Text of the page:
The Poodle is available in a selection of sizes: Standard, Toy and Miniature. The Standard is the top of the range model and has an IQ that is only bettered by the Border Collie; the smaller varieties tend to struggle with the harder questions.

Whilst it is true that Toy Poodles exist mainly for entertainment purposes, it is important to remember that they are not actual toys: they are living things that must be treated with respect.

Popular colours are white and pink. Often, when the Poodle returns from being cleaned at the Poodle parlour you will find it has been shaved in such a way as to leave prominent balls of fur around its ankles and tail. It may also have had ribbons applied to various areas. Whilst this is generally accepted to be ‘just a bit of fun’ it can prove degrading for male Poodles. Be sure to monitor the situation to ensure it does not get out of hand.

If you decide to buy a Poodle it’s worth trying an authorised dealer first. Don’t be afraid to haggle to get the best deal: there are big discounts to be had in the current economic climate.

When you get your Poodle home make it a nest from old torn newspaper and odds and ends. It will be tired for the first week or so as it acclimatises to its new home and will need plenty of cuddles and meat. Your Poodle may also fancy a biscuit or two: Bourbons and Custard Creams are their favourites but if you only have Malted Milks in your biscuit caddy these will suffice. Put on a nice DVD – something gentle like a Disney animated classic – to cheer up your new Poodle. When it is safely asleep you can relax and think about a suitable name (many owners plump for monikers such as ‘Coco’ or ‘Pepster’).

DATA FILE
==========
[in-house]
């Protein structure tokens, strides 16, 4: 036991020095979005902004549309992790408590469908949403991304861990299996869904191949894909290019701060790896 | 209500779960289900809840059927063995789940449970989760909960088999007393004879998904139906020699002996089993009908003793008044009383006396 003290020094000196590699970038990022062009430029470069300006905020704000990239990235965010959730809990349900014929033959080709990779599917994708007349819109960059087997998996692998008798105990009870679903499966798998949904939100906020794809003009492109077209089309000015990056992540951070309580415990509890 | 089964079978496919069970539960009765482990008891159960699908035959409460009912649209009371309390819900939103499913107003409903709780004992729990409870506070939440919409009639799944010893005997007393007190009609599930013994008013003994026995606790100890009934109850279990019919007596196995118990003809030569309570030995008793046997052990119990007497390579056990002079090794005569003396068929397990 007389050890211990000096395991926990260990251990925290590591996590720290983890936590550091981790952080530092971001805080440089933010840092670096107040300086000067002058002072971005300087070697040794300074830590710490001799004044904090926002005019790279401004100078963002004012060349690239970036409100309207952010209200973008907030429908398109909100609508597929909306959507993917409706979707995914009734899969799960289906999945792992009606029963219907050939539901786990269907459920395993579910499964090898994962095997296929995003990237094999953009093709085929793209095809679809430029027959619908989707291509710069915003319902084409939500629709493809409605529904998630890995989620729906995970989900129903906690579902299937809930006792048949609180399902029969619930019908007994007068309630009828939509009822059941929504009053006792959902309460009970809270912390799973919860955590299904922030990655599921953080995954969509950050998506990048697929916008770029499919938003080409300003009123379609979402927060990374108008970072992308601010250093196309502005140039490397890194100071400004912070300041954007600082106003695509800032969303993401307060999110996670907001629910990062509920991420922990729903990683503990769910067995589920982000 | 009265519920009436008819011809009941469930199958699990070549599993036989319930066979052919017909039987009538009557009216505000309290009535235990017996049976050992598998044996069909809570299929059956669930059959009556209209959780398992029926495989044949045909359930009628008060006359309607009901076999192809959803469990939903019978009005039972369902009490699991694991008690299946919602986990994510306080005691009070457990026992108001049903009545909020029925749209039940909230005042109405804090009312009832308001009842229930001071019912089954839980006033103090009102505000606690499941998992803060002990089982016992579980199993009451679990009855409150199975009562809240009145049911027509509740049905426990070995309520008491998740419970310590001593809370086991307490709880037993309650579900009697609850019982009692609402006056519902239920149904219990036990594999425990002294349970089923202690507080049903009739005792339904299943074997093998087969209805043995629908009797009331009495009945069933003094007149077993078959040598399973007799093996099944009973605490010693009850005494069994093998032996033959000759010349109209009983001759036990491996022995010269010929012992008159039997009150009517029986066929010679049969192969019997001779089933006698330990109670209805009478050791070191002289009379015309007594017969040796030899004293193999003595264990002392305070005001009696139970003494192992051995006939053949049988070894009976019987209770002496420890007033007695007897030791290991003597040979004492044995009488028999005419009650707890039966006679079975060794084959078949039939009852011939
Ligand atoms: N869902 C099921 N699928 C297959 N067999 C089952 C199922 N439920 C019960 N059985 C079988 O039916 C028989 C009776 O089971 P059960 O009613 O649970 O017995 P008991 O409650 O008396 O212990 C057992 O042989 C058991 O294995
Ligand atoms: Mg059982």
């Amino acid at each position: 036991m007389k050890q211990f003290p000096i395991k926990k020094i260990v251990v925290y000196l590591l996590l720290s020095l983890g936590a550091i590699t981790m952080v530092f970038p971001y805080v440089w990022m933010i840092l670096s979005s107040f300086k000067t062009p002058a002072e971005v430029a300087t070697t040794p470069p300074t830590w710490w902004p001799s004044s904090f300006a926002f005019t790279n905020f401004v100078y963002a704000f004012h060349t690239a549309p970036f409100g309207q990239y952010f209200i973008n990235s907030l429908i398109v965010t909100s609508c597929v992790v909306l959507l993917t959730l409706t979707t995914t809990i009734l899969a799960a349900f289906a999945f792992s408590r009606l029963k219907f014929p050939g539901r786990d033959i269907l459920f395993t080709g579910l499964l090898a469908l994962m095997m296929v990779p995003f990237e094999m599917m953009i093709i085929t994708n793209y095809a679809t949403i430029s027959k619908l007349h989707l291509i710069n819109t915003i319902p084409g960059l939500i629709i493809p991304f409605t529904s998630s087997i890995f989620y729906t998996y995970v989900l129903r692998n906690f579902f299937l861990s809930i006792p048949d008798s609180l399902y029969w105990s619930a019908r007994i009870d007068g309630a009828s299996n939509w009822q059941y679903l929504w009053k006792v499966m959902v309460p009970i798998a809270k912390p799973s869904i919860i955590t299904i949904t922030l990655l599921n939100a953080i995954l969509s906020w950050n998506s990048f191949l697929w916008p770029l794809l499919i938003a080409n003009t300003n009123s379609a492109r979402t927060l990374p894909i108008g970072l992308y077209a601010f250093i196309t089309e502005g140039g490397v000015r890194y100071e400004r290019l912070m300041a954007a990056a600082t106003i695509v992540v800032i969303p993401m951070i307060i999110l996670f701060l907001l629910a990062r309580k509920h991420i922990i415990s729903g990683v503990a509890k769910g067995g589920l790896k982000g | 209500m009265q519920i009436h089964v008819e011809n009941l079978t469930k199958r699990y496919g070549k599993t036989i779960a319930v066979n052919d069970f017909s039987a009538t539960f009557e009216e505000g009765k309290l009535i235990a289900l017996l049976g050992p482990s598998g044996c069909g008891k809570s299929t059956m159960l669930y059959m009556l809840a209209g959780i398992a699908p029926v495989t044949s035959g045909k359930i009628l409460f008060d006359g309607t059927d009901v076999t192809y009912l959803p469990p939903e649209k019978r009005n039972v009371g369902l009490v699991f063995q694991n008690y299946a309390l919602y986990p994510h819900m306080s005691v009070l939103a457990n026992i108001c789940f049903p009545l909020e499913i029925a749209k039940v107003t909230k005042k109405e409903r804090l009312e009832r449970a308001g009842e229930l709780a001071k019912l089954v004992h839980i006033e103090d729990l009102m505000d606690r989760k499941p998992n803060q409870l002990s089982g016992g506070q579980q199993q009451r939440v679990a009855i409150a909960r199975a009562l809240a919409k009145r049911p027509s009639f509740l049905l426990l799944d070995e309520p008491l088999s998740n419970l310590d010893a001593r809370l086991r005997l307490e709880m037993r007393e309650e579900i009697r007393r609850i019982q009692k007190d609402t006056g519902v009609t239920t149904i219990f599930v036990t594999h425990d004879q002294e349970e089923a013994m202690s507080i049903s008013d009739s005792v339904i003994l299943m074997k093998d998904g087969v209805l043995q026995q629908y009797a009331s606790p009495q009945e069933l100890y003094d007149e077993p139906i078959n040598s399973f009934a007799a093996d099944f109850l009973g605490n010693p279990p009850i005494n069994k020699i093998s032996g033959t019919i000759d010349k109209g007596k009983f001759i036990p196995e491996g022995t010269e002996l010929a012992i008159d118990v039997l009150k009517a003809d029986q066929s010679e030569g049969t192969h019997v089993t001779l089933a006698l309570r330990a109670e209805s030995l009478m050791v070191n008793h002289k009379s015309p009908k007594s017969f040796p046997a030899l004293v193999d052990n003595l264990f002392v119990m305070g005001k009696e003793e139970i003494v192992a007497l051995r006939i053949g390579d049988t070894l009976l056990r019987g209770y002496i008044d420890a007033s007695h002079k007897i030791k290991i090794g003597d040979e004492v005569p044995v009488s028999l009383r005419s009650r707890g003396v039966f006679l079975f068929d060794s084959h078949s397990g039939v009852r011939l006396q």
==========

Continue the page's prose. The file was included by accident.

Once your Poodle has had all its vaccinations there is nothing wrong with taking it to the park for a long walk: the Standard model actually loves this! But the smaller varieties can tire easily and the use of a wheeled platform can help on longer trips. You can make one of these fairly easily using castors and a piece of old wood with a bit of string attached. However if you do choose to use one of these walking aids do please be careful and remember to make sure your Poodle’s feet are adequately secured to the platform with some Sellotape or something similar before setting off.